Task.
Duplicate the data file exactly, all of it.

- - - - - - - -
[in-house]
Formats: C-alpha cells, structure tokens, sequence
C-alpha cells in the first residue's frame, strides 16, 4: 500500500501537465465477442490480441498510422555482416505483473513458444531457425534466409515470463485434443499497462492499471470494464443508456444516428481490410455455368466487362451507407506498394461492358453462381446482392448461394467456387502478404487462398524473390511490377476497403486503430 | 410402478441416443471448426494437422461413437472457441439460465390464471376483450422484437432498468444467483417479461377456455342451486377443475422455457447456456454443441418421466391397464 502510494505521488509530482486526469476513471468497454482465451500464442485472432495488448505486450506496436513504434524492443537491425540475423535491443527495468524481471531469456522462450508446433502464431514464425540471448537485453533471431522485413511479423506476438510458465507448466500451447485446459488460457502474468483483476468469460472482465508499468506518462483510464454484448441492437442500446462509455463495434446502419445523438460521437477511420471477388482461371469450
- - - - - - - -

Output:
[in-house]
Formats: C-alpha cells, structure tokens, sequence
C-alpha cells in the first residue's frame, strides 16, 4: 500500500501537465465477442490480441498510422555482416505483473513458444531457425534466409515470463485434443499497462492499471470494464443508456444516428481490410455455368466487362451507407506498394461492358453462381446482392448461394467456387502478404487462398524473390511490377476497403486503430 | 410402478441416443471448426494437422461413437472457441439460465390464471376483450422484437432498468444467483417479461377456455342451486377443475422455457447456456454443441418421466391397464 502510494505521488509530482486526469476513471468497454482465451500464442485472432495488448505486450506496436513504434524492443537491425540475423535491443527495468524481471531469456522462450508446433502464431514464425540471448537485453533471431522485413511479423506476438510458465507448466500451447485446459488460457502474468483483476468469460472482465508499468506518462483510464454484448441492437442500446462509455463495434446502419445523438460521437477511420471477388482461371469450